Mika Zibanejad the shooting center
A closer look at the Rangers’ triggerman
Anyone who watches the New York Rangers can tell you that Mika Zibanejad is the team’s triggerman on the power play. His right-handed shot wired home 14 power play goals on the man advantage for the Rangers last year despite the fact that he missed 10 games due to injury. Unfortunately, we haven’t seen Zibanejad rip home a one-timer — or any other kind of goal — on the power play since Oct. 23. Through 21 games, Zibanejad has just two power play goals.
For some, this drought might be concerning, but really, there’s nothing to worry about. How do we know this? Because the Swedish center takes a lot of shots, especially on the man advantage. And one of them is bound to go in soon.
Zibanejad is presently one of the most prolific power play triggermen in the league. He has attempted 43 shots on the power play this year, which puts him in the top-10 in the league in that category. That 43 individual Corsi for on the PP is also good for second in the league among centers, behind only Jonathan Marchessault and ahead of Nathan Mackinnon.
Why the distinction about where Zibanejad ranks among centers? Because shooting centers are a valuable and somewhat rare commodity in the NHL. The majority of the league’s most prolific shooters — which in this case refers to individual shot attempts— on the power play are wingers; at even strength it’s wingers and defensemen.
Last season, Zibanejad’s 35.22 iCF60 on the PP was the fourth-highest shot attempt rate in the league among centers. This year the Rangers have a new power play coach, but Zibanejad’s role hasn’t changed. He has a 39.27 iCF60 on the man advantage this season, which is second only to John Tavares of the Toronto Maple Leafs (40.79 iCF60). The biggest difference between this season and last season a 21.21 PP Sh% in 2017-18 and a 7.14 PP Sh% this year.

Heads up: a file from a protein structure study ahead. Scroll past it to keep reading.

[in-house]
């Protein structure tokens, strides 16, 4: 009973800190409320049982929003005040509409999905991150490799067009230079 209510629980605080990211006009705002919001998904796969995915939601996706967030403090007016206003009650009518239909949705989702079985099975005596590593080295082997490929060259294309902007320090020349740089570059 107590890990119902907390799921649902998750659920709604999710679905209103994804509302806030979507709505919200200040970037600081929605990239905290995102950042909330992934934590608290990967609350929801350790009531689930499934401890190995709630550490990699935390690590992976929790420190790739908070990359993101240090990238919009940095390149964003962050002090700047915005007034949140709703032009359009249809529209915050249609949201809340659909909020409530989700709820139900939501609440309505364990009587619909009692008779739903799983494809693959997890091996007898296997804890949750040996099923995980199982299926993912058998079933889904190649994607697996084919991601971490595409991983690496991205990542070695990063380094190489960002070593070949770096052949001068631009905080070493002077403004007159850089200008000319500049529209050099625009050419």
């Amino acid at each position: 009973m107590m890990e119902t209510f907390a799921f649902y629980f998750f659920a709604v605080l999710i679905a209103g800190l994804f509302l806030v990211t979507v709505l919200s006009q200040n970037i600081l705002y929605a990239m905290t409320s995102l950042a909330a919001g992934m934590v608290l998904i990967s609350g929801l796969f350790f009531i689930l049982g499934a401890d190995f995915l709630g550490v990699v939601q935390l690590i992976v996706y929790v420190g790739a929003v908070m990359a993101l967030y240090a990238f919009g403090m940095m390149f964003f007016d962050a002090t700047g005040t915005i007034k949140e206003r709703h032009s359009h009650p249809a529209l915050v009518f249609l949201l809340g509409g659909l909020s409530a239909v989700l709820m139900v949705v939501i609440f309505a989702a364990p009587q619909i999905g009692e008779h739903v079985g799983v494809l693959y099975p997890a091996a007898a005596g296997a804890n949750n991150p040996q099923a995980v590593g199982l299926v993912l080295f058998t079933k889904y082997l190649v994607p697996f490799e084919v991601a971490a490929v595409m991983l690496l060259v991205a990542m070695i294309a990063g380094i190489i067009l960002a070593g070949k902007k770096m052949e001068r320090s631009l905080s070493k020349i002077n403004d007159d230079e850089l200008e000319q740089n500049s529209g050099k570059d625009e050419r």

Yeah, the goals are definitely going to come.
It’s obvious just how integral Zibanejad is to New York’s power play. Neal Pionk and Kevin Shattenkirk are second and third on the team in power play shot attempts and Zibanejad has more attempts than they do combined. If we look at all the Rangers who have played at least 25 minutes on the power play this year, Zibanejad represents 25.44 percent of the shot attempts. To put that number into context: Patrik Laine attempts 32.55 percent of the shots on the Winnipeg Jets’ power play. Yep, he also has a pretty good shot.
The centers who share a similar role to Zibanejad on their own respective power plays is a pretty impressive group: Marchessault, Mackinnon, Tavares, Tyler Seguin, Jack Eichel, and Steven Stamkos. With the exception of Tavares, all of those centers are right-handed shots. Clearly, having an elite right-handed shot in the left faceoff circle — which is also known as Alex Ovechkin’s spot — is a popular and powerful tool on the power play.
Zibanejad’s one-timer is beautiful to behold, but he most frequently beats goaltenders with his wrist shot and snap shot.
The Rangers have an abundance of wingers and defensemen who can move the puck on the power play. Even more importantly they have Chris Kreider who is just as capable of attacking on the rush as he is at screening goaltenders and tipping pucks in front of the net. Both of those skill sets make him an outstanding weapon on the power play, which is one of the reasons why Kreider already has five goals on the man advantage.
Zibanejad’s right-handed shot from the left circle pairs beautifully with Kreider’s 6-foot-3 frame and knack for obstructing the view of goaltenders. Unless the hockey gods prove to be unusually cruel in the coming months, we will see the Rangers celebrate a lot of power play goals as a result of this combination.
At the moment Zibanejad is on pace for a 304 shot season — though it goes without saying that he will need to stay healthy to approach that number. We haven’t seen a Ranger crack 300 shots in a season since Rick Nash’s 42-goal season. Before Nash, the last Ranger to eclipse 300 shots was Jaromir Jagr.
Zibanejad is shooting more at 5v5 and and on the power play than he was last year, which almost certainly has something to do with his 20:04 average time on ice this year. If Zibanejad can stay healthy he will start potting goals on the power play like he did last year. And if he can do that, he’s bound to have his first 30-goal season thanks to that nasty shot of his.
Data courtesy naturalstattrick.com, Corsica.hockey, NHL.com.